Yetimology, as I am sure you are aware, is the study of the evolution of words and concepts to do with the Yeti and other ‘undiscovered’ animals, or cryptozoology. Etymology, on the other hand, is the study of the evolution and history of words in general, their origin and meaning. Yeti is not often that etymology could be said to have a strong justice streak. It is what it is. Words evolve along nicely, having a gay old time as they go on their merry way. But I had reason to draw attention recently to one etymological fact of some poetic justice. The word ‘Tory’, associated with the ‘Tory’ or Conservative Party in Britain – not part of their official name I hasten to add for a long, long, time – is of Irish origin. It comes from the Irish word to pursue (verb) or pursuit (noun), and, in the period following Britain’s theft of Ireland, oops, I mean the plantation of Ireland in the 16th and 17th centuries, the term was applied to dispossessed Catholic people, some of whom took to robbing and plundering to make an honest living (they were pursued by the authorities), thus coming to mean robbers and plunderers.
The term was adopted in Britain to describe one political faction and subsequently to the loose political grouping which later on coalesced into the modern Conservative Party. The nickname stuck and has remained over several centuries. Anyone familiar with anything to do with politics in Britain knows what you mean when you speak of ‘the Tories’. So it is indeed poetic justice that a term which was used to describe dispossessed people who took to robbing out of necessity is now applied to the biggest robbers and plunderers of them all, the Conservative (and Lib Dem) government who are presiding over wholesale destruction of a health and welfare system it took more than half a century to build, all in the interests of the rich. I’m not sure what ideological excuse Fine Gael (‘The Family of the Gael’) have for their welfare and social and community service cuts in the Republic beyond the actions of the Beamer bonkers banker barons but in Britain with the Tories, you get what it says on the tin, ’robbers and plunderers’.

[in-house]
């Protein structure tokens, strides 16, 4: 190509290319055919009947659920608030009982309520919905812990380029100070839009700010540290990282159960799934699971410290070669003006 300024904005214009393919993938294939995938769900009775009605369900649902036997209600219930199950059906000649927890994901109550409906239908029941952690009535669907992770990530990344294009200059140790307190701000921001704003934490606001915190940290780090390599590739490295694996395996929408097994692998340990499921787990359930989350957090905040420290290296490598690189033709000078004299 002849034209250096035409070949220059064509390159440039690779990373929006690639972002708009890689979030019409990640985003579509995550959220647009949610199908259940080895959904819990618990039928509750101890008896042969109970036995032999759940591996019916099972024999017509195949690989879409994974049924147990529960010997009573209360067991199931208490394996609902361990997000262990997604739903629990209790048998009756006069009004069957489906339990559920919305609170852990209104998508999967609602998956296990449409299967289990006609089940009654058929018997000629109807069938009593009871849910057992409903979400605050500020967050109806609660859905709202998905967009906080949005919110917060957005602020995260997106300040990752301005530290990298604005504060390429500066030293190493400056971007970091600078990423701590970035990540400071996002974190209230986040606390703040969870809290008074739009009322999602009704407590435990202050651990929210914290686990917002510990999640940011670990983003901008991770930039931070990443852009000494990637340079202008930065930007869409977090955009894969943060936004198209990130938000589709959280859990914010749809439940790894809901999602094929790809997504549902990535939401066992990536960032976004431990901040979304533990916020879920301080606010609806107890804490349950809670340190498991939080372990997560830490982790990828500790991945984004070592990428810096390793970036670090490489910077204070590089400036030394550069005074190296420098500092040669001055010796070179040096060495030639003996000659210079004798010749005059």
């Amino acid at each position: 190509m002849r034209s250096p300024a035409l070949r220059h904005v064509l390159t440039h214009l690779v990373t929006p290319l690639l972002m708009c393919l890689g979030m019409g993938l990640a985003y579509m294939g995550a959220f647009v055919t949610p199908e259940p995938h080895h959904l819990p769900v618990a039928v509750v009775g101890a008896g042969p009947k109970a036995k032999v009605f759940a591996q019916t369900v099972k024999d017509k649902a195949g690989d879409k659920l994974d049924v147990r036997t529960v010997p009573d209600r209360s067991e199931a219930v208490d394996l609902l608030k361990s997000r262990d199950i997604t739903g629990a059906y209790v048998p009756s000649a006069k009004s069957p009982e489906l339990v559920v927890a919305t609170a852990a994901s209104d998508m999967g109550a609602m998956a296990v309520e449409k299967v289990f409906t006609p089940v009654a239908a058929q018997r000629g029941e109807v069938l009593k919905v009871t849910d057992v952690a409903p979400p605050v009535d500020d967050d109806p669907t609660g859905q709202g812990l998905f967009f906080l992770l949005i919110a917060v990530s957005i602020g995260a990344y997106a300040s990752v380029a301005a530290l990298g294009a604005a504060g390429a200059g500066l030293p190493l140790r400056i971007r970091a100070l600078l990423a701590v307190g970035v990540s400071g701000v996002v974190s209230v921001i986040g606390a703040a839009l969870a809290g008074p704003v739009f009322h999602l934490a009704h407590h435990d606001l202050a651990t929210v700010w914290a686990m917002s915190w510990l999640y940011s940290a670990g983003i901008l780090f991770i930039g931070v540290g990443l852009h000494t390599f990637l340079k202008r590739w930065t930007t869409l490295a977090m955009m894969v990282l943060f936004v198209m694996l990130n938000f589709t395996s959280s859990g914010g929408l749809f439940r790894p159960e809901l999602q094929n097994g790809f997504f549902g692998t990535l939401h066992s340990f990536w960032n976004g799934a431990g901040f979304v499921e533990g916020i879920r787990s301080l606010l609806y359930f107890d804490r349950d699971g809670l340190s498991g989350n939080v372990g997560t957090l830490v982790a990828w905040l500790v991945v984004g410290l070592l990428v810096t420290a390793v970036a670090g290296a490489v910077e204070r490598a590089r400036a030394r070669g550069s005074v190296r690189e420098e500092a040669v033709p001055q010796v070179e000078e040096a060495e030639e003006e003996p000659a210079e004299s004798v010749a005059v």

It’s also the theme in Naomi Klein’s ‘The Shock Doctrine’; take one crisis, pour on lots of ideology, and use the crisis to advance your narrow ends and interests, and the weakest to the wall. To return to my Yeti reference at the start, instead of ‘abominable snow men’ perhaps you could refer to ‘abominable (brown) nose men’.
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Well, November already and our ears will be assaulted with Christmas musak wherever we go. Yuck. As I am wont to say, I like Christmas, it’s the getting there that I don’t go for. On another note, I hope it’s a mild winter, it’ll be interesting to see what is thrown at us this time, last winter wasn’t all bad – it was the summer this year that was rubbish! Anyway, as I wrap up here I will tell you to wrap up warm, until the next time, your humble servant, Billy.
is Billy King? A long, long time ago, in a more
innocent age (just talking about myself you understand),
there were magazines called 'Dawn' and 'Dawn Train'
and I had a back page column in these. Now the Headitor
has asked me to come out from under the carpet to write
a Cyberspace Column 'something people won't be able
to put down' (I hope you're not carrying your monitor
around with you).
Watch this. Cast a cold eye on life, on death, horseman
pass by (because there'll almost certainly be very little
about horses even if someone with a similar name is
found astride them on gable ends around certain parts
of Norn Iron).